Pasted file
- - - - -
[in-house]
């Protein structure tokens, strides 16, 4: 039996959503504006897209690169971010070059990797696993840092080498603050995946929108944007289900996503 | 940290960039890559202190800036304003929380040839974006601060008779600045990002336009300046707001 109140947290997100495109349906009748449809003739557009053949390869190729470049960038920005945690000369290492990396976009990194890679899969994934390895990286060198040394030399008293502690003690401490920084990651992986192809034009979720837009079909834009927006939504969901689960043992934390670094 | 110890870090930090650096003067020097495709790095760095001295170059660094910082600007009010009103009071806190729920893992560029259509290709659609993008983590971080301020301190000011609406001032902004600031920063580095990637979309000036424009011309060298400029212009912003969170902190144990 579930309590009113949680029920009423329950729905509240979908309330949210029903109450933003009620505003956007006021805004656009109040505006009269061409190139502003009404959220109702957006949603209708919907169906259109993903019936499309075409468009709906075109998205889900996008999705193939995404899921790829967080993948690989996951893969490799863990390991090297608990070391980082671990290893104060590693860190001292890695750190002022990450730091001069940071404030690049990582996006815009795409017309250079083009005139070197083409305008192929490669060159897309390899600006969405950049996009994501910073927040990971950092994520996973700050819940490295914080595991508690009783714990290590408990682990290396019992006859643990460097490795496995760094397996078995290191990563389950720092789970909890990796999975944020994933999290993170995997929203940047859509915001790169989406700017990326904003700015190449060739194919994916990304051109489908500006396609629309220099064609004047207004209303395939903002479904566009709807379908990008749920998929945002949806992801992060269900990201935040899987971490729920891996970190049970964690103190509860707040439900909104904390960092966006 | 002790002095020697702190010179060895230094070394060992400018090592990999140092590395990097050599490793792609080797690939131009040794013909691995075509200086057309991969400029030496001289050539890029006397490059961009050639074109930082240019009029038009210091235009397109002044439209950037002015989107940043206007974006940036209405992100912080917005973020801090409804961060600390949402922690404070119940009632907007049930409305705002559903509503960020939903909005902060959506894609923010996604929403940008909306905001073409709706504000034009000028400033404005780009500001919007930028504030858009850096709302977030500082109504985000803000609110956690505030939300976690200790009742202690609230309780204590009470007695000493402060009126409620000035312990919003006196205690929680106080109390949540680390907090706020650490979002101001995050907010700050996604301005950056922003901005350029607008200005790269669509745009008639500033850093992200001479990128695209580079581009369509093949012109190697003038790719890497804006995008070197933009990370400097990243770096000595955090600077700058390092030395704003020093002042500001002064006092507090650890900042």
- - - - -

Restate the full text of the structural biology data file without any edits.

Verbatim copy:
[in-house]
């Protein structure tokens, strides 16, 4: 039996959503504006897209690169971010070059990797696993840092080498603050995946929108944007289900996503 | 940290960039890559202190800036304003929380040839974006601060008779600045990002336009300046707001 109140947290997100495109349906009748449809003739557009053949390869190729470049960038920005945690000369290492990396976009990194890679899969994934390895990286060198040394030399008293502690003690401490920084990651992986192809034009979720837009079909834009927006939504969901689960043992934390670094 | 110890870090930090650096003067020097495709790095760095001295170059660094910082600007009010009103009071806190729920893992560029259509290709659609993008983590971080301020301190000011609406001032902004600031920063580095990637979309000036424009011309060298400029212009912003969170902190144990 579930309590009113949680029920009423329950729905509240979908309330949210029903109450933003009620505003956007006021805004656009109040505006009269061409190139502003009404959220109702957006949603209708919907169906259109993903019936499309075409468009709906075109998205889900996008999705193939995404899921790829967080993948690989996951893969490799863990390991090297608990070391980082671990290893104060590693860190001292890695750190002022990450730091001069940071404030690049990582996006815009795409017309250079083009005139070197083409305008192929490669060159897309390899600006969405950049996009994501910073927040990971950092994520996973700050819940490295914080595991508690009783714990290590408990682990290396019992006859643990460097490795496995760094397996078995290191990563389950720092789970909890990796999975944020994933999290993170995997929203940047859509915001790169989406700017990326904003700015190449060739194919994916990304051109489908500006396609629309220099064609004047207004209303395939903002479904566009709807379908990008749920998929945002949806992801992060269900990201935040899987971490729920891996970190049970964690103190509860707040439900909104904390960092966006 | 002790002095020697702190010179060895230094070394060992400018090592990999140092590395990097050599490793792609080797690939131009040794013909691995075509200086057309991969400029030496001289050539890029006397490059961009050639074109930082240019009029038009210091235009397109002044439209950037002015989107940043206007974006940036209405992100912080917005973020801090409804961060600390949402922690404070119940009632907007049930409305705002559903509503960020939903909005902060959506894609923010996604929403940008909306905001073409709706504000034009000028400033404005780009500001919007930028504030858009850096709302977030500082109504985000803000609110956690505030939300976690200790009742202690609230309780204590009470007695000493402060009126409620000035312990919003006196205690929680106080109390949540680390907090706020650490979002101001995050907010700050996604301005950056922003901005350029607008200005790269669509745009008639500033850093992200001479990128695209580079581009369509093949012109190697003038790719890497804006995008070197933009990370400097990243770096000595955090600077700058390092030395704003020093002042500001002064006092507090650890900042």